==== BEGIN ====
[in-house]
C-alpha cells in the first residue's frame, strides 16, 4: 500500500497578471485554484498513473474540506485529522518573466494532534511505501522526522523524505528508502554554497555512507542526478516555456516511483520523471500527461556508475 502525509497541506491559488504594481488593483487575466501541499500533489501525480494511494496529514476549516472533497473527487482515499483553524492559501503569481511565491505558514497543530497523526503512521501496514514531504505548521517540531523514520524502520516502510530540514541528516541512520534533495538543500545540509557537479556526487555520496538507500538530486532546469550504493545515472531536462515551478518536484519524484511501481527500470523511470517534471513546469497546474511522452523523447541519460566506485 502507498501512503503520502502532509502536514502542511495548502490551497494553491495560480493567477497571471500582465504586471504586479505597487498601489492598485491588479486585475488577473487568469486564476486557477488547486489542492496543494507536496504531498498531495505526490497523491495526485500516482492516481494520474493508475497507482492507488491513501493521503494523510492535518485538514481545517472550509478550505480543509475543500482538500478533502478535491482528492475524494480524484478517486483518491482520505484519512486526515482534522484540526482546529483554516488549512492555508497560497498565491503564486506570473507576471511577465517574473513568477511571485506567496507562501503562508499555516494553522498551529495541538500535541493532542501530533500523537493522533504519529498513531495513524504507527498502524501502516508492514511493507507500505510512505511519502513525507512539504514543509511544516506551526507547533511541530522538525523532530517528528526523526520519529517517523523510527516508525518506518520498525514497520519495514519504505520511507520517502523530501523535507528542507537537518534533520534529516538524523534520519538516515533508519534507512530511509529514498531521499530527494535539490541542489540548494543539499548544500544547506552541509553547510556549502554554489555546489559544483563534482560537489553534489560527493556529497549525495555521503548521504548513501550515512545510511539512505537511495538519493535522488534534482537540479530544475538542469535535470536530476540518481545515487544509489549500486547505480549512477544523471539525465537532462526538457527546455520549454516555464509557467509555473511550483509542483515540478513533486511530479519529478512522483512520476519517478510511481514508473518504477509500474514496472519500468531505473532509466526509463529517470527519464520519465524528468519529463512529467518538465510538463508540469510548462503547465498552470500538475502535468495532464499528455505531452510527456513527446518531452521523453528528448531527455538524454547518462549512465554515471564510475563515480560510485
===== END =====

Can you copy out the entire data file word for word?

[in-house]
C-alpha cells in the first residue's frame, strides 16, 4: 500500500497578471485554484498513473474540506485529522518573466494532534511505501522526522523524505528508502554554497555512507542526478516555456516511483520523471500527461556508475 502525509497541506491559488504594481488593483487575466501541499500533489501525480494511494496529514476549516472533497473527487482515499483553524492559501503569481511565491505558514497543530497523526503512521501496514514531504505548521517540531523514520524502520516502510530540514541528516541512520534533495538543500545540509557537479556526487555520496538507500538530486532546469550504493545515472531536462515551478518536484519524484511501481527500470523511470517534471513546469497546474511522452523523447541519460566506485 502507498501512503503520502502532509502536514502542511495548502490551497494553491495560480493567477497571471500582465504586471504586479505597487498601489492598485491588479486585475488577473487568469486564476486557477488547486489542492496543494507536496504531498498531495505526490497523491495526485500516482492516481494520474493508475497507482492507488491513501493521503494523510492535518485538514481545517472550509478550505480543509475543500482538500478533502478535491482528492475524494480524484478517486483518491482520505484519512486526515482534522484540526482546529483554516488549512492555508497560497498565491503564486506570473507576471511577465517574473513568477511571485506567496507562501503562508499555516494553522498551529495541538500535541493532542501530533500523537493522533504519529498513531495513524504507527498502524501502516508492514511493507507500505510512505511519502513525507512539504514543509511544516506551526507547533511541530522538525523532530517528528526523526520519529517517523523510527516508525518506518520498525514497520519495514519504505520511507520517502523530501523535507528542507537537518534533520534529516538524523534520519538516515533508519534507512530511509529514498531521499530527494535539490541542489540548494543539499548544500544547506552541509553547510556549502554554489555546489559544483563534482560537489553534489560527493556529497549525495555521503548521504548513501550515512545510511539512505537511495538519493535522488534534482537540479530544475538542469535535470536530476540518481545515487544509489549500486547505480549512477544523471539525465537532462526538457527546455520549454516555464509557467509555473511550483509542483515540478513533486511530479519529478512522483512520476519517478510511481514508473518504477509500474514496472519500468531505473532509466526509463529517470527519464520519465524528468519529463512529467518538465510538463508540469510548462503547465498552470500538475502535468495532464499528455505531452510527456513527446518531452521523453528528448531527455538524454547518462549512465554515471564510475563515480560510485